Spice up your Christmas conversations by impressing family and friends with these entertaining tidbits about Christmas.
The tradition of sending Christmas cards began in 1843. Today, more than 2 billion paper Christmas cards are sent each year to family and friends in the United States.
When grown in the wild, poinsettias—which originated in Mexico—can reach 12 feet tall with leaves that grow as large as 6-8 inches across.
For extra good luck in the coming year, legend tells us to set our tables for Christmas dinner for an even number of people, even if we have an odd number of guests. It also says that when we’re preparing our holiday cakes and puddings, we should stir the ingredients together exactly three times with a wooden spoon before cooking.
Eggnog was first consumed in 1607 and was originally used to treat the sick.
Santa has female competition in some parts of the world! In France, Father Christmas, or Pere Noel, is often upstaged by cape-wearing fairy Aunt Airie, who gives holiday gifts to French children while traveling across the country on her donkey.
In America, Christmas became a national holiday in 1870.
Rudolf the Red-Nosed Reindeer was first created as part of a holiday promotion in 1939 by the Chicago-based Montgomery Ward department store. The names “Rollo” and “Reginald” were considered for this traditional symbol of Christmas before the creator finally decided on “Rudolf.”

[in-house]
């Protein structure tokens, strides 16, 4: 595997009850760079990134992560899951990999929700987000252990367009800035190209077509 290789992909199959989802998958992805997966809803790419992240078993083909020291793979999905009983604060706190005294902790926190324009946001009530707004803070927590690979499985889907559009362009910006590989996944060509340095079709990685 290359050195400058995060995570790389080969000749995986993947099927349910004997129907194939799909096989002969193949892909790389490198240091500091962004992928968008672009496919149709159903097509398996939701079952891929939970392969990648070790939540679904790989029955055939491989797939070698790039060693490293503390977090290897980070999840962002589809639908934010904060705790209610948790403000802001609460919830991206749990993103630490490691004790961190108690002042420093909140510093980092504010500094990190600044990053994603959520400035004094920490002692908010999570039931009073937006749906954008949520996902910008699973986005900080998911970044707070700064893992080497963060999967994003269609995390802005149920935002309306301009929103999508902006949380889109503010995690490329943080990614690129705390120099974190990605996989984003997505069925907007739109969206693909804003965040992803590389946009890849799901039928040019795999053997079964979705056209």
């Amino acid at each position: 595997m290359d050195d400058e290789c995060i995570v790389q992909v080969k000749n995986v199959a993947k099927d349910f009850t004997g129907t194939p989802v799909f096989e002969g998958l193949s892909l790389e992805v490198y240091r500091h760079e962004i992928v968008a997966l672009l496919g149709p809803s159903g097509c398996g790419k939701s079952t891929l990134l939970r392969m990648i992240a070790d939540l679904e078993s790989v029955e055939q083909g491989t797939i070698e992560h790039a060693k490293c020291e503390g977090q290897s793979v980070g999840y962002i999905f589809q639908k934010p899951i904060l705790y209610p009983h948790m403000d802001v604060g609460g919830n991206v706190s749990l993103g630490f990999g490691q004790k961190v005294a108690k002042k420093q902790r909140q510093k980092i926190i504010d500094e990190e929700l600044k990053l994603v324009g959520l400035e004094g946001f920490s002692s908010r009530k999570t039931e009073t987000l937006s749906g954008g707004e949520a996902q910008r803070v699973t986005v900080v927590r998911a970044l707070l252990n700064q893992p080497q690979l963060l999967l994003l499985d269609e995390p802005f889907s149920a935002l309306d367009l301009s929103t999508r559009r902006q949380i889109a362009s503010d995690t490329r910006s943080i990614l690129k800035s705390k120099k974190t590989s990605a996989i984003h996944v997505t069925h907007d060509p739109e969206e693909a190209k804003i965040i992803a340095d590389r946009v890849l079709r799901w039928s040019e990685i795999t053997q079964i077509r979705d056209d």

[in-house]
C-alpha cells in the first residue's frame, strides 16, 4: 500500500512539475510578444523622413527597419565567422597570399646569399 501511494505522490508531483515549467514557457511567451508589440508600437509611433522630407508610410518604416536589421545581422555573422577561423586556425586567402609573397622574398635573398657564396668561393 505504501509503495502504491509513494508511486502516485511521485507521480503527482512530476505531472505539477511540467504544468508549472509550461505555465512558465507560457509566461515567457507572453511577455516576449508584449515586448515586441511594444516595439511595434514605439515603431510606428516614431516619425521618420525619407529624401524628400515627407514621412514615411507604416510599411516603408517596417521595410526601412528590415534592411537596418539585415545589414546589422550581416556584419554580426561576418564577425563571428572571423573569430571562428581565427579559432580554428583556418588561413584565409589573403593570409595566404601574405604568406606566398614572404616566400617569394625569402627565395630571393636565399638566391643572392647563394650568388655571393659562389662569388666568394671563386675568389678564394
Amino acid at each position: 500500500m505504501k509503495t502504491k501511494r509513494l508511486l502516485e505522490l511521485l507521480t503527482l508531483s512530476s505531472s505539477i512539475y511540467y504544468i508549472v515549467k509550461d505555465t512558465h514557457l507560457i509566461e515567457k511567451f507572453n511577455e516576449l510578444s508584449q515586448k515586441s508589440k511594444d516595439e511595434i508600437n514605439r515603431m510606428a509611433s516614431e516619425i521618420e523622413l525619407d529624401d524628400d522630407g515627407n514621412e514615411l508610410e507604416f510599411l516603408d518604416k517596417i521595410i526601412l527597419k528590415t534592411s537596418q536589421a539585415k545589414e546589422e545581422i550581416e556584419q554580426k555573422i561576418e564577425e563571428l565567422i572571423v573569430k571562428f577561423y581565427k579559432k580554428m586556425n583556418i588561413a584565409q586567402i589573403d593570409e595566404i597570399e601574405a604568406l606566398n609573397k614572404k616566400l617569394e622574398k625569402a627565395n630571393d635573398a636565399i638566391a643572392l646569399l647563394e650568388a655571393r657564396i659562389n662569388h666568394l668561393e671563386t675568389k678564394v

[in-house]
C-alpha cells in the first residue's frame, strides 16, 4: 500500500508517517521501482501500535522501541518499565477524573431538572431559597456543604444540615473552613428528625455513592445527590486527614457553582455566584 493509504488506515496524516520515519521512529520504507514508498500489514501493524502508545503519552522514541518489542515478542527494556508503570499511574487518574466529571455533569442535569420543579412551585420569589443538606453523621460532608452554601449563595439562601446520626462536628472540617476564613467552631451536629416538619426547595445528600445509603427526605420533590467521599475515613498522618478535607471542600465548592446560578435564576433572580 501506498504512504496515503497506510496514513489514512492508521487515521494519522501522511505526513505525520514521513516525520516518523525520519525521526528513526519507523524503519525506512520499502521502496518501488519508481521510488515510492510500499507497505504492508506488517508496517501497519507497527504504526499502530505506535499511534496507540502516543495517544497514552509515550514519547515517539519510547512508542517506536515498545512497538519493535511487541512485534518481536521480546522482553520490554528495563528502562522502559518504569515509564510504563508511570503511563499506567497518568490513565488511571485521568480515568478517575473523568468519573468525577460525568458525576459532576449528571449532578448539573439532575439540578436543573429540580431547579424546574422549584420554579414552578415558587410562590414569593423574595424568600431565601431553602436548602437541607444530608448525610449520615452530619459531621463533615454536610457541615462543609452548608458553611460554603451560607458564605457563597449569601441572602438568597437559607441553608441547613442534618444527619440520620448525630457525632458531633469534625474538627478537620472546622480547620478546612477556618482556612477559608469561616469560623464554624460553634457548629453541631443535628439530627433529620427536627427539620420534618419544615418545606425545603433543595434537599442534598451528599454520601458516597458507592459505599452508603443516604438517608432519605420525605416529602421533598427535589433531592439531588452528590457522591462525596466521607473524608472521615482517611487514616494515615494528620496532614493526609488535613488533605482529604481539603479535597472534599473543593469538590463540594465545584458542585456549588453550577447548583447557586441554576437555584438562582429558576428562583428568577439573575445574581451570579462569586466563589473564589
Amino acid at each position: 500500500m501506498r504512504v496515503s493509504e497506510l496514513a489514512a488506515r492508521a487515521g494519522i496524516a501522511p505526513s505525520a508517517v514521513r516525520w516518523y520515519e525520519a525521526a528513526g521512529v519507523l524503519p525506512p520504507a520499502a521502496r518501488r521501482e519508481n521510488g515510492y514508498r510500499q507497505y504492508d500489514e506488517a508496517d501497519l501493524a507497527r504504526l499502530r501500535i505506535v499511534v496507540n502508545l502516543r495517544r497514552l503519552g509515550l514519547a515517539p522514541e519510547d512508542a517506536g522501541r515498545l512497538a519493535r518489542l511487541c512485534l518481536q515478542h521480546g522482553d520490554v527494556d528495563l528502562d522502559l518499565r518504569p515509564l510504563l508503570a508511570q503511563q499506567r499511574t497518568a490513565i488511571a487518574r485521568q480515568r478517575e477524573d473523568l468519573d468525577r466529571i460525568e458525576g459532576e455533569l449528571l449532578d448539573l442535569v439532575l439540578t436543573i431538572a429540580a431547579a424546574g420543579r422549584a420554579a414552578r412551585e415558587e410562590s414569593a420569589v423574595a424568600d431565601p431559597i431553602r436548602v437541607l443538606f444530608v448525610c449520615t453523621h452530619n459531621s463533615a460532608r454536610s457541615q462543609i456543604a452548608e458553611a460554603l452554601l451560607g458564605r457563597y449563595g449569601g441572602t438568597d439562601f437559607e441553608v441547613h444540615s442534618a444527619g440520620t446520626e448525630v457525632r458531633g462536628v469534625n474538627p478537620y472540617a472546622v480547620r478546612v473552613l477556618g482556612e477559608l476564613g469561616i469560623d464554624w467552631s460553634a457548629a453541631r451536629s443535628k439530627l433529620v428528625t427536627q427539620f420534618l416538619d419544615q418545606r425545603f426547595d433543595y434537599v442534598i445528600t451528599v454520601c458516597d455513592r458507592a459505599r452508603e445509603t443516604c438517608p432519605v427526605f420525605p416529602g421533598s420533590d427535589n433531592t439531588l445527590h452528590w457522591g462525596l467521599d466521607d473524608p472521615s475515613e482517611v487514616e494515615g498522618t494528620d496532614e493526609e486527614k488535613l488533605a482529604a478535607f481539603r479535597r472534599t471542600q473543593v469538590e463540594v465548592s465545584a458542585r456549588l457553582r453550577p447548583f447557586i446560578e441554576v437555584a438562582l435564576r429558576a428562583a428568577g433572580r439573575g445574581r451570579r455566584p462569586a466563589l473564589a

Alabama was the first state to make Christmas an official holiday.
Indoor electric Christmas tree lights were first used by President Grover Cleveland in 1895 when he requested that the White House family tree be decorated with hundreds of strands of multicolored light bulbs.
First released in 1946, It’s A Wonderful Life, starring James Stewart and Donna Reed, remains one of the most popular Christmas movies of all time and has been shown on television more often than any other holiday movie.
Charles Dickens originally wrote his classic story A Christmas Carol as a way to make money quickly for his growing family. He wrote it in just over six weeks to be sure he could take advantage of the Christmas market and sell as many copies as possible.
A total of 364 gifts are included in the song “The Twelve Days of Christmas.”
The custom of kissing under the mistletoe comes from ancient times when enemies met in the forest under this legendary plant and were forced to stop fighting and observe a truce until the following day.
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